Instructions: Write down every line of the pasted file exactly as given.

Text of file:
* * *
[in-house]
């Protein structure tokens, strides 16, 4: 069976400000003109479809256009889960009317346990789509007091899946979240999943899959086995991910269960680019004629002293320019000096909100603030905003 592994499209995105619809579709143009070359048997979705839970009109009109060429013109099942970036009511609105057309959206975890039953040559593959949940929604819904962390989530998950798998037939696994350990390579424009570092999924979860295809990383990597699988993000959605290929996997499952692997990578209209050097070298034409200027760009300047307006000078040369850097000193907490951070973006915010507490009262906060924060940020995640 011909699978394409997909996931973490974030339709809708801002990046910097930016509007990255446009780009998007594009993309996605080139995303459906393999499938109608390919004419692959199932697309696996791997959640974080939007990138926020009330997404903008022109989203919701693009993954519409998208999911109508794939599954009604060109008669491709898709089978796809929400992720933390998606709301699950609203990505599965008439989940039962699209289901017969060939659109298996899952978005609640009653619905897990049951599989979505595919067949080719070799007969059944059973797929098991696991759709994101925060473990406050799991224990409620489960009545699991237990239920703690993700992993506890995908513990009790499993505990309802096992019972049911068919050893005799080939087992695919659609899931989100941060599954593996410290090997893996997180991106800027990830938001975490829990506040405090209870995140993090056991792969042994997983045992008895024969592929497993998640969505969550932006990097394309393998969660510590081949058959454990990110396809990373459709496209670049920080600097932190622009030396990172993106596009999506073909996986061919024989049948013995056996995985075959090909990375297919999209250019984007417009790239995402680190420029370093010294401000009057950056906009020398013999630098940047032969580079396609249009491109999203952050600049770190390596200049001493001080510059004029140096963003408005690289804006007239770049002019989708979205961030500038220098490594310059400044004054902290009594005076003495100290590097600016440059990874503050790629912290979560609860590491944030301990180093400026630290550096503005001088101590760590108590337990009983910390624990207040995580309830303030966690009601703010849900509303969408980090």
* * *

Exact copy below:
[in-house]
């Protein structure tokens, strides 16, 4: 069976400000003109479809256009889960009317346990789509007091899946979240999943899959086995991910269960680019004629002293320019000096909100603030905003 592994499209995105619809579709143009070359048997979705839970009109009109060429013109099942970036009511609105057309959206975890039953040559593959949940929604819904962390989530998950798998037939696994350990390579424009570092999924979860295809990383990597699988993000959605290929996997499952692997990578209209050097070298034409200027760009300047307006000078040369850097000193907490951070973006915010507490009262906060924060940020995640 011909699978394409997909996931973490974030339709809708801002990046910097930016509007990255446009780009998007594009993309996605080139995303459906393999499938109608390919004419692959199932697309696996791997959640974080939007990138926020009330997404903008022109989203919701693009993954519409998208999911109508794939599954009604060109008669491709898709089978796809929400992720933390998606709301699950609203990505599965008439989940039962699209289901017969060939659109298996899952978005609640009653619905897990049951599989979505595919067949080719070799007969059944059973797929098991696991759709994101925060473990406050799991224990409620489960009545699991237990239920703690993700992993506890995908513990009790499993505990309802096992019972049911068919050893005799080939087992695919659609899931989100941060599954593996410290090997893996997180991106800027990830938001975490829990506040405090209870995140993090056991792969042994997983045992008895024969592929497993998640969505969550932006990097394309393998969660510590081949058959454990990110396809990373459709496209670049920080600097932190622009030396990172993106596009999506073909996986061919024989049948013995056996995985075959090909990375297919999209250019984007417009790239995402680190420029370093010294401000009057950056906009020398013999630098940047032969580079396609249009491109999203952050600049770190390596200049001493001080510059004029140096963003408005690289804006007239770049002019989708979205961030500038220098490594310059400044004054902290009594005076003495100290590097600016440059990874503050790629912290979560609860590491944030301990180093400026630290550096503005001088101590760590108590337990009983910390624990207040995580309830303030966690009601703010849900509303969408980090």